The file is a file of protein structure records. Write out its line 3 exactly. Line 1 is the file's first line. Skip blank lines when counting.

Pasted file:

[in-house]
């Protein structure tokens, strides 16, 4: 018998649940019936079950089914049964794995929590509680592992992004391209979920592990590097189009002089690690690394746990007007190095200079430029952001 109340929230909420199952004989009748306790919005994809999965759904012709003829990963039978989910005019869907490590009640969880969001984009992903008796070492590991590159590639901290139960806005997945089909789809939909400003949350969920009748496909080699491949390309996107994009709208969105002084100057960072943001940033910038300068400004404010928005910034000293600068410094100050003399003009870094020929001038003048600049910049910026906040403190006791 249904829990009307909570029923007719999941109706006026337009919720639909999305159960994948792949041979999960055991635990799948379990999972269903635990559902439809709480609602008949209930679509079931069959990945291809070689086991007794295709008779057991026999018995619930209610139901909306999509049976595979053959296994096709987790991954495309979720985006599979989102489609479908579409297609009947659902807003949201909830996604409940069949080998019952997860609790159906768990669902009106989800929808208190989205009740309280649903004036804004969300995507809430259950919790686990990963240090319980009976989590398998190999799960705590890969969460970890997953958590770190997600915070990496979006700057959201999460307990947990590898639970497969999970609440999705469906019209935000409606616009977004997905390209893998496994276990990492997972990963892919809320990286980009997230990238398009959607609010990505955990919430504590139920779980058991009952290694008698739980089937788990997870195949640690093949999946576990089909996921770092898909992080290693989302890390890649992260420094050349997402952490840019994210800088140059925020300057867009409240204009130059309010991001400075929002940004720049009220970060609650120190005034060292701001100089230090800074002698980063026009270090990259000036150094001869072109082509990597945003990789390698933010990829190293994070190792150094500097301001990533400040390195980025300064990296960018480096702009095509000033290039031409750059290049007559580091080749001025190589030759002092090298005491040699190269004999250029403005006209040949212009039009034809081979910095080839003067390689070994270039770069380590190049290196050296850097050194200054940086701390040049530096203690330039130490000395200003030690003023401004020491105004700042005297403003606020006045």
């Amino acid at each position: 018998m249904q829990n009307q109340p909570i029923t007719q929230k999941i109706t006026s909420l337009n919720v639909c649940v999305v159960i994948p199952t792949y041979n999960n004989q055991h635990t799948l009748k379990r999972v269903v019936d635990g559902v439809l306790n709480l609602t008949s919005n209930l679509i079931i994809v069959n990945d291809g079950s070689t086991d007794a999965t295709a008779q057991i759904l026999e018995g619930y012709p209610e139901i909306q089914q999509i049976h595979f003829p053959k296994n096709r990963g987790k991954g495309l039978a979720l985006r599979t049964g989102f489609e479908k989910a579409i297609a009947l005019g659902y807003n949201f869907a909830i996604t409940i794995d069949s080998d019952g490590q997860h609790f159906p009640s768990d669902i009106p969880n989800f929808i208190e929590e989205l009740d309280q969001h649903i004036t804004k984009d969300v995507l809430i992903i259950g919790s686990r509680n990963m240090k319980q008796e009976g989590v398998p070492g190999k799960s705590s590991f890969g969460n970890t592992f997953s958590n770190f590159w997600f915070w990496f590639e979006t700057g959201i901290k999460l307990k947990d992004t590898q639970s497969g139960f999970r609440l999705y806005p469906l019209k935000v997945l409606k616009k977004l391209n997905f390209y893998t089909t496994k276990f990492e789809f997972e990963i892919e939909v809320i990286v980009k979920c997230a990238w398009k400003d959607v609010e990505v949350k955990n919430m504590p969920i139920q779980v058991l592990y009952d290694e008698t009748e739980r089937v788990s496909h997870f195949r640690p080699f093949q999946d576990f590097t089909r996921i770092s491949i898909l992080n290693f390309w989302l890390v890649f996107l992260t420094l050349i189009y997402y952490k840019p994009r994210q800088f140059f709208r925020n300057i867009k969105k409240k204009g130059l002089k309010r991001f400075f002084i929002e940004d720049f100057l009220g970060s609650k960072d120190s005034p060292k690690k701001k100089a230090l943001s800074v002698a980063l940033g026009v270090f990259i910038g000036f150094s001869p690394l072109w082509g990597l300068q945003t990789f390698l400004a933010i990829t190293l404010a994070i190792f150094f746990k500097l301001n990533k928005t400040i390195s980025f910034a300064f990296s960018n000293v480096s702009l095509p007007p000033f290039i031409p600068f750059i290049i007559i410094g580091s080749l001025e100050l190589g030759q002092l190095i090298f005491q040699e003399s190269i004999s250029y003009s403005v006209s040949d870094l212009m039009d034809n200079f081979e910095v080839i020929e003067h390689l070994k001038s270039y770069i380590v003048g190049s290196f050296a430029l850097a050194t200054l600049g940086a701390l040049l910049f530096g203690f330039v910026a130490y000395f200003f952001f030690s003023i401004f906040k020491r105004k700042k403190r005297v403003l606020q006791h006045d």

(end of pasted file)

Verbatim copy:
């Amino acid at each position: 018998m249904q829990n009307q109340p909570i029923t007719q929230k999941i109706t006026s909420l337009n919720v639909c649940v999305v159960i994948p199952t792949y041979n999960n004989q055991h635990t799948l009748k379990r999972v269903v019936d635990g559902v439809l306790n709480l609602t008949s919005n209930l679509i079931i994809v069959n990945d291809g079950s070689t086991d007794a999965t295709a008779q057991i759904l026999e018995g619930y012709p209610e139901i909306q089914q999509i049976h595979f003829p053959k296994n096709r990963g987790k991954g495309l039978a979720l985006r599979t049964g989102f489609e479908k989910a579409i297609a009947l005019g659902y807003n949201f869907a909830i996604t409940i794995d069949s080998d019952g490590q997860h609790f159906p009640s768990d669902i009106p969880n989800f929808i208190e929590e989205l009740d309280q969001h649903i004036t804004k984009d969300v995507l809430i992903i259950g919790s686990r509680n990963m240090k319980q008796e009976g989590v398998p070492g190999k799960s705590s590991f890969g969460n970890t592992f997953s958590n770190f590159w997600f915070w990496f590639e979006t700057g959201i901290k999460l307990k947990d992004t590898q639970s497969g139960f999970r609440l999705y806005p469906l019209k935000v997945l409606k616009k977004l391209n997905f390209y893998t089909t496994k276990f990492e789809f997972e990963i892919e939909v809320i990286v980009k979920c997230a990238w398009k400003d959607v609010e990505v949350k955990n919430m504590p969920i139920q779980v058991l592990y009952d290694e008698t009748e739980r089937v788990s496909h997870f195949r640690p080699f093949q999946d576990f590097t089909r996921i770092s491949i898909l992080n290693f390309w989302l890390v890649f996107l992260t420094l050349i189009y997402y952490k840019p994009r994210q800088f140059f709208r925020n300057i867009k969105k409240k204009g130059l002089k309010r991001f400075f002084i929002e940004d720049f100057l009220g970060s609650k960072d120190s005034p060292k690690k701001k100089a230090l943001s800074v002698a980063l940033g026009v270090f990259i910038g000036f150094s001869p690394l072109w082509g990597l300068q945003t990789f390698l400004a933010i990829t190293l404010a994070i190792f150094f746990k500097l301001n990533k928005t400040i390195s980025f910034a300064f990296s960018n000293v480096s702009l095509p007007p000033f290039i031409p600068f750059i290049i007559i410094g580091s080749l001025e100050l190589g030759q002092l190095i090298f005491q040699e003399s190269i004999s250029y003009s403005v006209s040949d870094l212009m039009d034809n200079f081979e910095v080839i020929e003067h390689l070994k001038s270039y770069i380590v003048g190049s290196f050296a430029l850097a050194t200054l600049g940086a701390l040049l910049f530096g203690f330039v910026a130490y000395f200003f952001f030690s003023i401004f906040k020491r105004k700042k403190r005297v403003l606020q006791h006045d």